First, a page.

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I've heard the term hyper-threading thrown around a bit recently, what exactly is hyper-threading and why is it important?

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Hyper-threading is where your processor pretends to have 2 physical processor cores, yet only has 1 and some extra junk.

The point of hyperthreading is that many times when you are executing code in the processor, there are parts of the processor that is idle. By including an extra set of CPU registers, the processor can act like it has two cores and thus use all parts of the processor in parallel. When the 2 cores both need to use one component of the processor, then one core ends up waiting of course. This is why it can not replace dual-core and such processors.

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+1 should add that hyper-threading is specific to Intel's implementation of SMT e.g. the SPARC processor has a different form of SMT implemented but with similar goals. –  sybreon Mar 22 '10 at 2:20
    
@Earlz are you suggesting that the processor is running two threads by dividing the cores in two? or is it looks like parallelism made in reality hyperthreading is causing processor to switch from one thread to another? –  Doopy Doo Oct 13 '12 at 11:17
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@DoopyDoo neither. Basically the processor has two "execution cores", which is the pipeline for instructions and such and it also has two sets of registers and other essential things.. The difference between hyper-threading and regular dual-core though is that some things are NOT duplicated. For instance, there may only be one ALU. So, this would mean while a dual-core processor can add two separate sets of numbers together at the same time, for a hyper-threading processor will have to make one of the virtual-cores wait until it's turn with the ALU.. Of course, this is a simplified example –  Earlz Oct 13 '12 at 18:05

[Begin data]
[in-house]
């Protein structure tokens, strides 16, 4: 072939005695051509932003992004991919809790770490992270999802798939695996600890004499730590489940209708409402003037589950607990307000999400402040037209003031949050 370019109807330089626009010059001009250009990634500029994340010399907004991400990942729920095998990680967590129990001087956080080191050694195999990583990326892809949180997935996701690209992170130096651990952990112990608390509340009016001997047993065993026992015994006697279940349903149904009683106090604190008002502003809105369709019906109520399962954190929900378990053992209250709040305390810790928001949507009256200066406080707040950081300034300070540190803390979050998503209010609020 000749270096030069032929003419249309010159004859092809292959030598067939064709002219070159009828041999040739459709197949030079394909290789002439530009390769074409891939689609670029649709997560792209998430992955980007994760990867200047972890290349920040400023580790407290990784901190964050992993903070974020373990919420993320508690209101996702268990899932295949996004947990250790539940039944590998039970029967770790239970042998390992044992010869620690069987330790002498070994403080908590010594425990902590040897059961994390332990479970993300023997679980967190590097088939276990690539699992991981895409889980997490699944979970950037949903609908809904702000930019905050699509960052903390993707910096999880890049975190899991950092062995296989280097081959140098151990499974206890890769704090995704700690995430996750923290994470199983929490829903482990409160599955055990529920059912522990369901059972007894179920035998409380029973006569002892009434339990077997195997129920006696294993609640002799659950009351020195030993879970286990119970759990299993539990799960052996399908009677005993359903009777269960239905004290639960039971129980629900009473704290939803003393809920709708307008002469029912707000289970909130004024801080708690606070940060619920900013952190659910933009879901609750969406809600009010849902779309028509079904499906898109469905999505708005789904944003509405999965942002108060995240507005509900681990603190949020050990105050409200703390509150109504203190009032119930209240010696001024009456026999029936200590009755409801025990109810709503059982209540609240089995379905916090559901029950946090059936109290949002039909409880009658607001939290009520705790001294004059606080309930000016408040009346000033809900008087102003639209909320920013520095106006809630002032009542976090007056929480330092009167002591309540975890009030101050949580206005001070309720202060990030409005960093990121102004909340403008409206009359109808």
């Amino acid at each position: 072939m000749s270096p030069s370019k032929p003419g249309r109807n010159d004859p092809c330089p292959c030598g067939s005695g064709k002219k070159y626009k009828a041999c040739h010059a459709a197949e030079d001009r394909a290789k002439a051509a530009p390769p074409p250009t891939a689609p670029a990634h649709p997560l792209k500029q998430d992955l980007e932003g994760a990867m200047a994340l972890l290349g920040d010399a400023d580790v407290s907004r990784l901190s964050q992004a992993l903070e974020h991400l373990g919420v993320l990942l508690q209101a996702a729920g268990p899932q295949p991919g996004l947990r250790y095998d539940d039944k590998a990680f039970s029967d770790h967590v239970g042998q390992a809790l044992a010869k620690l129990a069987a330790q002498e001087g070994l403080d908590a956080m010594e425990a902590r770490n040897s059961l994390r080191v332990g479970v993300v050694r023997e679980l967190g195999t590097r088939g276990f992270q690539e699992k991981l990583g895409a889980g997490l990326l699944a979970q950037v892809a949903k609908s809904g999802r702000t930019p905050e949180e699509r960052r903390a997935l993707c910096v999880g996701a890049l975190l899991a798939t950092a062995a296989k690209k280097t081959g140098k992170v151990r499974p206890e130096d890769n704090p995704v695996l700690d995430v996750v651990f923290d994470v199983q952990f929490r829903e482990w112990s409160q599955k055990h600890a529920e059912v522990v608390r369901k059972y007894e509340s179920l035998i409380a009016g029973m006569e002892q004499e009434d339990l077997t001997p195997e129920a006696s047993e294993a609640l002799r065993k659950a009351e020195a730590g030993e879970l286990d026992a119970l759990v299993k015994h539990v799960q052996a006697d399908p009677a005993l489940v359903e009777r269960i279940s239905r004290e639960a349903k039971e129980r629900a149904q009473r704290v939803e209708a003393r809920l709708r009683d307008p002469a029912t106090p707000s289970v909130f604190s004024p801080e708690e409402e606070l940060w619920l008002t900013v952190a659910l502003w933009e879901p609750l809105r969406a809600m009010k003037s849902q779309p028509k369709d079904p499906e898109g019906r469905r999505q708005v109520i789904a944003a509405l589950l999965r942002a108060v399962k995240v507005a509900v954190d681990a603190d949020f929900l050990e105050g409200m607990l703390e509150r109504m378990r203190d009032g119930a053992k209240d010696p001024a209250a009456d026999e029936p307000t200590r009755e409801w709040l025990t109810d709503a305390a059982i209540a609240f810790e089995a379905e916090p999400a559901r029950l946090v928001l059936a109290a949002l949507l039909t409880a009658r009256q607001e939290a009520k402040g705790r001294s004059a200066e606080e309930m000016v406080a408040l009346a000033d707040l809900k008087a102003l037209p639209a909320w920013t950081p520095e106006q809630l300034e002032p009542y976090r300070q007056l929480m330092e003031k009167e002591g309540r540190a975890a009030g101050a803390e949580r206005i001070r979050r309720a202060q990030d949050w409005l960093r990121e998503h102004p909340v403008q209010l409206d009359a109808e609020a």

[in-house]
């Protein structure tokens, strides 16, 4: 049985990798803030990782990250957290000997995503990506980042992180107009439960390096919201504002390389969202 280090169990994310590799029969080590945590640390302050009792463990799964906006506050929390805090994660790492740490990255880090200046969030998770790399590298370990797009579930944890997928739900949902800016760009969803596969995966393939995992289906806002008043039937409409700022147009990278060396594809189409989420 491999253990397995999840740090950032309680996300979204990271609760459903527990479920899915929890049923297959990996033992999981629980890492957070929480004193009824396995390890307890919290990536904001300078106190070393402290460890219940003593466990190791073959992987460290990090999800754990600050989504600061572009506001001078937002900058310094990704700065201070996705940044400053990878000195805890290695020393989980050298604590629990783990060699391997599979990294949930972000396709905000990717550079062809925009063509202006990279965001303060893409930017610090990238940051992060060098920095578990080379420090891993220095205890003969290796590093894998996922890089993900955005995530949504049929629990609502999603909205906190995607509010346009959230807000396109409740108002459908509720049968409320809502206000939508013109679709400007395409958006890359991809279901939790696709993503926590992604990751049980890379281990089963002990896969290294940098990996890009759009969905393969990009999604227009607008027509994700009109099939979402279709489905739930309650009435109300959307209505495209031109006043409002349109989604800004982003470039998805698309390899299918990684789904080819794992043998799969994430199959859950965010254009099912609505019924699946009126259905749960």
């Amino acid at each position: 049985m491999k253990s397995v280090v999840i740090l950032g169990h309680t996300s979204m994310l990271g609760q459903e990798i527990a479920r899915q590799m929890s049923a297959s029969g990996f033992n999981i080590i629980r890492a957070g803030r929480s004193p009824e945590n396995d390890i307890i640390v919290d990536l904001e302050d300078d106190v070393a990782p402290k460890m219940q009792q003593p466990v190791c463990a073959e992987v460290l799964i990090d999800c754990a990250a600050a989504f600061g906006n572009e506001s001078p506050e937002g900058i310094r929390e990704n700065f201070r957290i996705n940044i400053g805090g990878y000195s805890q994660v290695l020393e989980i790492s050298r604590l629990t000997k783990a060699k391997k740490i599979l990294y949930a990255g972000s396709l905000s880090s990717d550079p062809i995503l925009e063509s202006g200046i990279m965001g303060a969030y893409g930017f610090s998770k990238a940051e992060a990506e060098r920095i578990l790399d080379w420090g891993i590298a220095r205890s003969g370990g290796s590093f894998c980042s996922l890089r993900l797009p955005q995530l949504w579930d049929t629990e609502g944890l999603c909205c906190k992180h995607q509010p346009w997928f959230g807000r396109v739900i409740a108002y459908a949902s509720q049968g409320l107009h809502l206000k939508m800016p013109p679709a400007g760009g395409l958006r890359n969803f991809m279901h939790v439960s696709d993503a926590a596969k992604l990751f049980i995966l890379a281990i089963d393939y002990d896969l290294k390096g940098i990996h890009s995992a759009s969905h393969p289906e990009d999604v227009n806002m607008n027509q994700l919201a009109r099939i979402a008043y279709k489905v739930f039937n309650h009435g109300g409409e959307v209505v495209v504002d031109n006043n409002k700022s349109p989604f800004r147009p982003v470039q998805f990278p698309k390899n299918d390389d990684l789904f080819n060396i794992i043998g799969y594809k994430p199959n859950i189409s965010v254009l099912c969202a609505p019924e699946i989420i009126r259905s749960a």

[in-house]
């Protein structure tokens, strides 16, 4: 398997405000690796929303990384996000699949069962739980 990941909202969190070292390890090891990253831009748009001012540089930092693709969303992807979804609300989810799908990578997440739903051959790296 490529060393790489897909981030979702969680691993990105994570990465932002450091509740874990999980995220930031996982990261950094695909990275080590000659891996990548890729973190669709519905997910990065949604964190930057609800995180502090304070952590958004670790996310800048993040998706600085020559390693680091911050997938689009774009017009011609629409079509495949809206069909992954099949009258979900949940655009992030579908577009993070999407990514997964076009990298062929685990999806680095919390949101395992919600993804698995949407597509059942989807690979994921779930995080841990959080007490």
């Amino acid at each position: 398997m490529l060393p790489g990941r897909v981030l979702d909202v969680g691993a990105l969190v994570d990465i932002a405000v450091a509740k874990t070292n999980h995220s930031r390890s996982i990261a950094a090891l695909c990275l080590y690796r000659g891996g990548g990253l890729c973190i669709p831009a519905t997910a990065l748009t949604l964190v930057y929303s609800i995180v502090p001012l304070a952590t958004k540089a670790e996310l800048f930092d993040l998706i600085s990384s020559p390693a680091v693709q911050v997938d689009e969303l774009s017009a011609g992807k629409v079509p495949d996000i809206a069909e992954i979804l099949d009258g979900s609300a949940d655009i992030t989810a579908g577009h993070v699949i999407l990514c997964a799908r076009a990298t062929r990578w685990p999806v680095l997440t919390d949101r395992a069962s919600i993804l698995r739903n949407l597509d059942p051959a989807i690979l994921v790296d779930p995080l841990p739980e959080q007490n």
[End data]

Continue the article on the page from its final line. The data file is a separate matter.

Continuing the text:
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Hyper-Threading is where two threads are able to run on one single-threaded core. When a thread on the core in question is stalling or in a halt state, hyper-threading enables the core to work on a second thread instead.

Hyper-threading makes the OS think that the processor has double the number of cores, and often yields a performance improvement, but only in the region of 15-30% overall - though in some circumstances, there may actually be a performance hit (=<20%).

Currently, most Atom chips and all i7 (and Xeon-equivalent chips) have hyper-threading, as did some older P4s. In the case of the Atoms, it's a desperate attempt to improve performance without increasing power consumption much; in the case of i7s, it differentiates them from the i5 range of chips.

Complex processing work won't benefit much from HT, but certain (simple, highly multi-threaded) tasks, such as video encoding, benefit from HT. In reality, there is not a lot in it...

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95% correct. If a normal core = A + B then a hyper-threading core is more like A + 2 x B. They CAN execute two threads simultaneously as long as both threads don't need A. –  Vincent Vancalbergh Jul 5 '13 at 15:08
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